Leadership


At twenty-three, after a year of job searching, I finally found a position in the field that I wanted: I became a Jr. High youth pastor. But when I started, in addition to thinking about what most new youth pastors think about (like what their first teaching series is going to be or what small group curriculum they would use), I also was unexpectedly faced with this question:

What was I going to wear?

Not because I am a fashionista or super image conscious, but rather because all the other youth pastors I knew or met, where men. “What does a female youth pastor wear?” I wondered. I had just come from a more business-type job where I wore dress pants and button up shirts–which I definitely wasn’t going to wear working with students. I also felt this weird pull not to dress too feminine, so that I could try to fit in with my male co-workers, and be taken seriously. Soon, I began to realize my concern went a lot deeper than the clothes I wore, and that the real question of my heart was:

What does it look like to be a woman in this job?

I had no other examples. More important than what I wore, part of my job included giving a message to the students on a regular basis. I was really new to the public speaking part, yet I soon realized my teaching style as a woman, was going to be different than my male co-workers. I tried to find women preachers/speakers to learn from. Sadly, many of the examples I found preached in a deeper voice and took on a similar style as their male counterparts. As if there is really only one way to preach; speak like a man. But my heart knew that wasn’t right.

God made me a woman for a reason, and I was in that position to bring something to our students that I wouldn’t bring if I was spending my time trying to lead, speak, and dress like my male colleagues.

They say “dress for the job you want, not the job you have,” but what they are talking about is more than just clothes. In essence, they are saying if you want the job, “act the part.”  But because there are few examples of what it looks like to be women in certain professions, we can at times feel pressure to change our style of leadership–to “act the part”–and match the style of the men who have gone before us. Yet when we do this, we are committing a disservice to ourselves and the companies we work for.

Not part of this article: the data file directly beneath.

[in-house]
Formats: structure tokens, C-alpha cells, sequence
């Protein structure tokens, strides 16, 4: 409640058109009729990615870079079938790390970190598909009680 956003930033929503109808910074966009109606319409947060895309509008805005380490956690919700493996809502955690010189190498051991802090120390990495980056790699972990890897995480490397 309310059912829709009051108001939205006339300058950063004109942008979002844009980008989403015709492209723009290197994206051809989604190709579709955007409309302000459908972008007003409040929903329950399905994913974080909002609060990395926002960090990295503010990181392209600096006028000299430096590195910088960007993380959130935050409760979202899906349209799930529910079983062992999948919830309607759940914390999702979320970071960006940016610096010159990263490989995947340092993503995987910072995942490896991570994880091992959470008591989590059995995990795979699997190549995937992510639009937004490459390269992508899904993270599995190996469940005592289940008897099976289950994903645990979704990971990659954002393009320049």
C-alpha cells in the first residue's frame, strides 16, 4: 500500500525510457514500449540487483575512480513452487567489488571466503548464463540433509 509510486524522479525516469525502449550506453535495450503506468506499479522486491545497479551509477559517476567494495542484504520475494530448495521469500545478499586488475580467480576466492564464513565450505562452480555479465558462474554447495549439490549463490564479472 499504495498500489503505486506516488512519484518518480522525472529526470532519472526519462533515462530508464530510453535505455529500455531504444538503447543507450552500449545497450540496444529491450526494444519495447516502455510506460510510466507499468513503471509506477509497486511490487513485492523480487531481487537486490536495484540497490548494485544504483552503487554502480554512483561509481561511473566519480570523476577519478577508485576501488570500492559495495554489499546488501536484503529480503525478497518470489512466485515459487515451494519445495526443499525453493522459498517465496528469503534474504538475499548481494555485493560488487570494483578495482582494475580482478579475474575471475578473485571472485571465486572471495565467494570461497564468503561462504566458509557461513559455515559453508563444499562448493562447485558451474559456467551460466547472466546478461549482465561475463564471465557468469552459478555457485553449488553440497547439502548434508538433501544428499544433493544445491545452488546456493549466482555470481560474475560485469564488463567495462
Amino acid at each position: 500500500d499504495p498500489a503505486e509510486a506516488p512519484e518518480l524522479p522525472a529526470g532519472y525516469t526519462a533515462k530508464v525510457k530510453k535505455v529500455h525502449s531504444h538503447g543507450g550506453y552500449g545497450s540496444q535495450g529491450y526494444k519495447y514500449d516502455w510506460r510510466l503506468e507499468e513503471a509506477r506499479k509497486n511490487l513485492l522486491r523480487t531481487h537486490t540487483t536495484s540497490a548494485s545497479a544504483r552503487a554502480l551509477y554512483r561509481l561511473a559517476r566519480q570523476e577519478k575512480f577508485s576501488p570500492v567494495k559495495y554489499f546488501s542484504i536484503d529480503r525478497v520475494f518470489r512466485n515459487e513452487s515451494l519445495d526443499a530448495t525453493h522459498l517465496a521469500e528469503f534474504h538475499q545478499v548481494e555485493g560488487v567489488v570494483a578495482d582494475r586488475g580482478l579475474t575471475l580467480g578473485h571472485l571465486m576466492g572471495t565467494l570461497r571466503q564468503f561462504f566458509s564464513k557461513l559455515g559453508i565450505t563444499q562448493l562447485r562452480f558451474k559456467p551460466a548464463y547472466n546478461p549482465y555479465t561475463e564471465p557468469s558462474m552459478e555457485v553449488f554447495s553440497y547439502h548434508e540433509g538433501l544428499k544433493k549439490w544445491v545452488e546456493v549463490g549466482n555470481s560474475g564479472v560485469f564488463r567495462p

During my seven years as a female youth pastor I learned that:

  1. Showing my femininity, didn’t make me a lesser leader; it made me a more approachable one.
  2. When I taught/spoke from my most authentic female self, student’s responded the most.
  3. When I started dressing in a style that reflected who I am as a woman, I felt freer to be myself as I did my job.
  4. Figuring out who I was as a women leader was not just important for myself, but for all those I was leading–both female and male. 

If we have the passion or burden inside of us to lead, we are not only responsible to pursue it for ourselves, we also are called to become the examples for the women who are to come.

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This past week, the CEO of Yahoo, Marissa Mayer, gave birth to a baby boy.  But rather than a slew of media stories offering her congratulations, Mayer has been met with criticism for saying she will only take a two week maternity leave, and for using a photo of herself pre-pregnancy, for the cover of Fortune Magazine’s 50 Most Powerful Women issue, in which she is listed at number 14. Yet, this is not the first time she has felt pressure from the media.